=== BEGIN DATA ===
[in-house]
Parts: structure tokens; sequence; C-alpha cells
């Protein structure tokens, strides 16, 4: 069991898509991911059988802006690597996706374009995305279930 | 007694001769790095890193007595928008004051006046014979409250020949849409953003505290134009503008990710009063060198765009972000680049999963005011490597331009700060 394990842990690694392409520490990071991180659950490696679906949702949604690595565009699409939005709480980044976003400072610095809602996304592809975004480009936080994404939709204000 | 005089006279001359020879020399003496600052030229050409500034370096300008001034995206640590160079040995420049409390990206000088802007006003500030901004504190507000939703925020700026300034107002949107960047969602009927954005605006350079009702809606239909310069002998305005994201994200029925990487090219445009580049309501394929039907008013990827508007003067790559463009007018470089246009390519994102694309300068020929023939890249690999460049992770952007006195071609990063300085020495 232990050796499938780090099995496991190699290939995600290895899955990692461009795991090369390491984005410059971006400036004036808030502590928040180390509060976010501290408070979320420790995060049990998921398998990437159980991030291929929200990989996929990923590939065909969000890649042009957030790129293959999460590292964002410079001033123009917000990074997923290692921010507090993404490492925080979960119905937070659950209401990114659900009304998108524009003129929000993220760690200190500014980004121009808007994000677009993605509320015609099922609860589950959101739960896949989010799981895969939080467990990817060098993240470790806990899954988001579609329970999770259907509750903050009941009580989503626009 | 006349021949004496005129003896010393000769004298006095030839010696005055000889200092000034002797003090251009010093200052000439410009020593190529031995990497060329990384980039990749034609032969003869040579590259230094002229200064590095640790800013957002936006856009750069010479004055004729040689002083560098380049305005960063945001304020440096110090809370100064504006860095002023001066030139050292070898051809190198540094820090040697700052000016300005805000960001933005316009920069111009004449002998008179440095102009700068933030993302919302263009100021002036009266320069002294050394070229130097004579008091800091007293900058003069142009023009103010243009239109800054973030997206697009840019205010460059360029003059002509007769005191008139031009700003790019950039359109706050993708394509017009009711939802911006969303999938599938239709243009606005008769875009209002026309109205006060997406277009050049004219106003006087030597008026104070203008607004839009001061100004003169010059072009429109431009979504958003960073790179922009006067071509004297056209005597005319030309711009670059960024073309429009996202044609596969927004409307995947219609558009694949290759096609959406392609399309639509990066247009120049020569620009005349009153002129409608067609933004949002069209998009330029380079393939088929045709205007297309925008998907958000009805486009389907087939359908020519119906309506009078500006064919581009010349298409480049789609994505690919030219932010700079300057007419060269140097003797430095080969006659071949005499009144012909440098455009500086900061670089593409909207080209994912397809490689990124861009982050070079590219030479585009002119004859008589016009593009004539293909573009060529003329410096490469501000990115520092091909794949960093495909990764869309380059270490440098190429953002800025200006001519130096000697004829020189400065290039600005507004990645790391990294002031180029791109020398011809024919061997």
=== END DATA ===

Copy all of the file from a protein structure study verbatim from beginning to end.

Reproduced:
[in-house]
Parts: structure tokens; sequence; C-alpha cells
């Protein structure tokens, strides 16, 4: 069991898509991911059988802006690597996706374009995305279930 | 007694001769790095890193007595928008004051006046014979409250020949849409953003505290134009503008990710009063060198765009972000680049999963005011490597331009700060 394990842990690694392409520490990071991180659950490696679906949702949604690595565009699409939005709480980044976003400072610095809602996304592809975004480009936080994404939709204000 | 005089006279001359020879020399003496600052030229050409500034370096300008001034995206640590160079040995420049409390990206000088802007006003500030901004504190507000939703925020700026300034107002949107960047969602009927954005605006350079009702809606239909310069002998305005994201994200029925990487090219445009580049309501394929039907008013990827508007003067790559463009007018470089246009390519994102694309300068020929023939890249690999460049992770952007006195071609990063300085020495 232990050796499938780090099995496991190699290939995600290895899955990692461009795991090369390491984005410059971006400036004036808030502590928040180390509060976010501290408070979320420790995060049990998921398998990437159980991030291929929200990989996929990923590939065909969000890649042009957030790129293959999460590292964002410079001033123009917000990074997923290692921010507090993404490492925080979960119905937070659950209401990114659900009304998108524009003129929000993220760690200190500014980004121009808007994000677009993605509320015609099922609860589950959101739960896949989010799981895969939080467990990817060098993240470790806990899954988001579609329970999770259907509750903050009941009580989503626009 | 006349021949004496005129003896010393000769004298006095030839010696005055000889200092000034002797003090251009010093200052000439410009020593190529031995990497060329990384980039990749034609032969003869040579590259230094002229200064590095640790800013957002936006856009750069010479004055004729040689002083560098380049305005960063945001304020440096110090809370100064504006860095002023001066030139050292070898051809190198540094820090040697700052000016300005805000960001933005316009920069111009004449002998008179440095102009700068933030993302919302263009100021002036009266320069002294050394070229130097004579008091800091007293900058003069142009023009103010243009239109800054973030997206697009840019205010460059360029003059002509007769005191008139031009700003790019950039359109706050993708394509017009009711939802911006969303999938599938239709243009606005008769875009209002026309109205006060997406277009050049004219106003006087030597008026104070203008607004839009001061100004003169010059072009429109431009979504958003960073790179922009006067071509004297056209005597005319030309711009670059960024073309429009996202044609596969927004409307995947219609558009694949290759096609959406392609399309639509990066247009120049020569620009005349009153002129409608067609933004949002069209998009330029380079393939088929045709205007297309925008998907958000009805486009389907087939359908020519119906309506009078500006064919581009010349298409480049789609994505690919030219932010700079300057007419060269140097003797430095080969006659071949005499009144012909440098455009500086900061670089593409909207080209994912397809490689990124861009982050070079590219030479585009002119004859008589016009593009004539293909573009060529003329410096490469501000990115520092091909794949960093495909990764869309380059270490440098190429953002800025200006001519130096000697004829020189400065290039600005507004990645790391990294002031180029791109020398011809024919061997």